Rules of Attraction

Tips and tricks to draw butterflies to your garden.

By Lynn Coulter

A Monarch Butterfly visits a marigold.

A Monarch Butterfly visits a marigold.

The heat of summer may already be upon us, but it’s not too late to add flowers and foliage to attract beautiful butterflies. The key is using sun-loving, drought-tolerant plants that appeal to hungry caterpillars and thirsty adult butterflies.

“Butterflies are solar-powered,” says Patricia Collins, who works for Georgia’s Callaway Gardens, home to one of the biggest butterfly conservatories in North America. “They love the sun.”

Start your butterfly garden by offering host plants like parsley, dill, anise and fennel for the caterpillars, the larval form of butterflies. You can find these edible herbs sold in 4- to 6-inch at nurseries and garden centers throughout the summer. If your garden soil has become dry and hard, plant them in window boxes, containers or raised beds, and water regularly. You’ll know your caterpillar buffet is a hit when you see nothing but stems one day, Collins says, laughing. “If you can’t stand a hole in a leaf, butterfly gardening isn’t for you.”

Caterpillars will also visit plants that may already be growing in your yard, including milkweed, clover and spice bush, and such trees and shrubs as willows, lilacs, tulip trees, aspens and elms. Just don’t use pesticides anywhere you want butterflies to visit.

After the caterpillars form cocoons, the emerging butterflies will need nectar. Collins suggests planting brightly colored zinnias, marigolds, salvias, butterfly weed and verbenas, which are heat-tolerant, nectar-infused, drought-resistant flowers with the short, tubular petals butterflies prefer. Plant masses of flowers to draw them, she says, rather than “onesies” and “twosies,” which are harder for the butterflies to see.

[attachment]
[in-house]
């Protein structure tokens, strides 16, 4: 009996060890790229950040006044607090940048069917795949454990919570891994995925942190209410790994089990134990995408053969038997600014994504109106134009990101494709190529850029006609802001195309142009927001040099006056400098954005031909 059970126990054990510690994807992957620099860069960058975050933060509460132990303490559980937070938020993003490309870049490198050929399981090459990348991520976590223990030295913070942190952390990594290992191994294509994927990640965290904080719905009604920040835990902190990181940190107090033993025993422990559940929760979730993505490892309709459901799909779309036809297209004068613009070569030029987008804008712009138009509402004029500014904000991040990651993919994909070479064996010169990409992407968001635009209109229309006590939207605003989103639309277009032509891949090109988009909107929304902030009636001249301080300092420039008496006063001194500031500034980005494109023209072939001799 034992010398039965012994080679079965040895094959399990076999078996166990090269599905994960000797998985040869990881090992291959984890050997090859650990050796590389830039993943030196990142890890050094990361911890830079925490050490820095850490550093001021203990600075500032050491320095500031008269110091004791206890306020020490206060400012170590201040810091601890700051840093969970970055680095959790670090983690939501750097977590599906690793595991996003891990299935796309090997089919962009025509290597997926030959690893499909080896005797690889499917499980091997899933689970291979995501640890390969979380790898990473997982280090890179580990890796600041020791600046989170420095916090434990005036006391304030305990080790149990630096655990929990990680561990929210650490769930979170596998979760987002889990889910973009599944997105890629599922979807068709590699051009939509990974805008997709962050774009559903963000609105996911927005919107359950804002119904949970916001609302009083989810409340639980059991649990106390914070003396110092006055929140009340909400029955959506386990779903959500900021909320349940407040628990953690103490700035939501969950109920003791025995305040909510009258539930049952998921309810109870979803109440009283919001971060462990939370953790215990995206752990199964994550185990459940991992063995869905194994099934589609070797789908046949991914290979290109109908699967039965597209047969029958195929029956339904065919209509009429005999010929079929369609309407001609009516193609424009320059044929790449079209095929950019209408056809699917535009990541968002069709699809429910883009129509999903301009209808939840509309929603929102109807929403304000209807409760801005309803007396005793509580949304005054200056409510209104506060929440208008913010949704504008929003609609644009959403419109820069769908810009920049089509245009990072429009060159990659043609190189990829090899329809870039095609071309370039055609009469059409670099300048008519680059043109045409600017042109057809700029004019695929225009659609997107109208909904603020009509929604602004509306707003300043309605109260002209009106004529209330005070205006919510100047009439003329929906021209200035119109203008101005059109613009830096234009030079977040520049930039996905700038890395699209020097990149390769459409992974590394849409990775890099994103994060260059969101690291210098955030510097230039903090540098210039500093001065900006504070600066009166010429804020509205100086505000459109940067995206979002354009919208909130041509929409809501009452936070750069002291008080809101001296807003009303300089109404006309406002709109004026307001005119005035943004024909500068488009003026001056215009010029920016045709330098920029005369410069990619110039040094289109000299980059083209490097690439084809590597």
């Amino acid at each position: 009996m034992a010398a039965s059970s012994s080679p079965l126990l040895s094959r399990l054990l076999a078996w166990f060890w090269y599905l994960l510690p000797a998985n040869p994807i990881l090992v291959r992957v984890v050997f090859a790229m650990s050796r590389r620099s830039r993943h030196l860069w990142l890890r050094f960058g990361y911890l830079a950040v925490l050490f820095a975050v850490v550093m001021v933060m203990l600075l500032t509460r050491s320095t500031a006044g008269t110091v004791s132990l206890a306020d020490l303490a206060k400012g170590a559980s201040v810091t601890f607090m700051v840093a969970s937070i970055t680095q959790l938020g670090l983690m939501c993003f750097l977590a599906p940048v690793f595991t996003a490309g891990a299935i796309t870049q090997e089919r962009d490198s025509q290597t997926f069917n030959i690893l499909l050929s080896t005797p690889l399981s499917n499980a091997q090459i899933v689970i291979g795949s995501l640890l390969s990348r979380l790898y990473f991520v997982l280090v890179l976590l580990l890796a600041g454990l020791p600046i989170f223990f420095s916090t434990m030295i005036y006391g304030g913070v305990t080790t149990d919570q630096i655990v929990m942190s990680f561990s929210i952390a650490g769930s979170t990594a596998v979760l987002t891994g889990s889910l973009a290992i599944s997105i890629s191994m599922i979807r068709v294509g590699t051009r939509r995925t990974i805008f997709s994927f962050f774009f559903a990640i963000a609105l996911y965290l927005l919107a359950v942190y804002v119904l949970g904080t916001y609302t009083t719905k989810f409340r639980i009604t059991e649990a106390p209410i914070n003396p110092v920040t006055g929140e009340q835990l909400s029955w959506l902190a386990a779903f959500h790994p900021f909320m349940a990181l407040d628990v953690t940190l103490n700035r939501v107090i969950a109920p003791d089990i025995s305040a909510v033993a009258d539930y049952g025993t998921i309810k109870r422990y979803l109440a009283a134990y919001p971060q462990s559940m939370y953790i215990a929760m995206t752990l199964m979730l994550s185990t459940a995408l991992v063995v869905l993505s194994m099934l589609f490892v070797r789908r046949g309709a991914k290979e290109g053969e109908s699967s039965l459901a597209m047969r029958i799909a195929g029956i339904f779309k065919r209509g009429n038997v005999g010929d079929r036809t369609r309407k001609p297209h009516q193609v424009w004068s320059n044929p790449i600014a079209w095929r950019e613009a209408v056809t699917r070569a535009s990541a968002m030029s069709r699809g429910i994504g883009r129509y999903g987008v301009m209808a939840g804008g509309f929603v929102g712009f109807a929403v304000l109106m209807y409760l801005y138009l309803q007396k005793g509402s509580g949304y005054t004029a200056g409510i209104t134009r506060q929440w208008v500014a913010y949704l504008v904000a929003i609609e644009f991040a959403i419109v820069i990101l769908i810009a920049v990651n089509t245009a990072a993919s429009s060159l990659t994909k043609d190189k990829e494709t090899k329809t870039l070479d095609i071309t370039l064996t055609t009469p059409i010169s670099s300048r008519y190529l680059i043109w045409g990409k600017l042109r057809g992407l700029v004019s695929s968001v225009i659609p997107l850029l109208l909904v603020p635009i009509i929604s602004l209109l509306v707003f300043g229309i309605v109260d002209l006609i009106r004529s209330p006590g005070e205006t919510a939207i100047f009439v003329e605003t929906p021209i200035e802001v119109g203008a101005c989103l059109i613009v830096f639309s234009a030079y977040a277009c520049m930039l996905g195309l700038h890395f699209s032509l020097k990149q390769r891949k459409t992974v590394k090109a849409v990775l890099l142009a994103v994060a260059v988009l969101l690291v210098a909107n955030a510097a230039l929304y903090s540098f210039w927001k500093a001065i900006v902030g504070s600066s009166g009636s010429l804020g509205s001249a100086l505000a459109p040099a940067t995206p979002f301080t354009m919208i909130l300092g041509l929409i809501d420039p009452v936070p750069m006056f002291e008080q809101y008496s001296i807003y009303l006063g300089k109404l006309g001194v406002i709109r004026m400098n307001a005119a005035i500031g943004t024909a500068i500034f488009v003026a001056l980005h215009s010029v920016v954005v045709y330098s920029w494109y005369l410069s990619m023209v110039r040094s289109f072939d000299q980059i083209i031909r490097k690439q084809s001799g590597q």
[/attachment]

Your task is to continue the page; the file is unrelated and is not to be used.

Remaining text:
These butterfly-friendly flowers are ideal for beds or borders, but you can also buy them as dwarf or low-growing varieties to use in hanging baskets, pots and half-barrels. Again, water regularly. If your summers are really hot, try placing the plants in partial shade, or where they’ll get morning sun rather than hot afternoon sun.

Don’t be discouraged, Collins says, if you don’t see a lot of butterflies by July. From late summer into fall, successive generations begin to hatch, especially during warm, bright afternoons. As autumn gives way to winter, the monarchs start heading south. Until the cold weather arrives, “Just plant flowers and they’ll come,” Collins adds.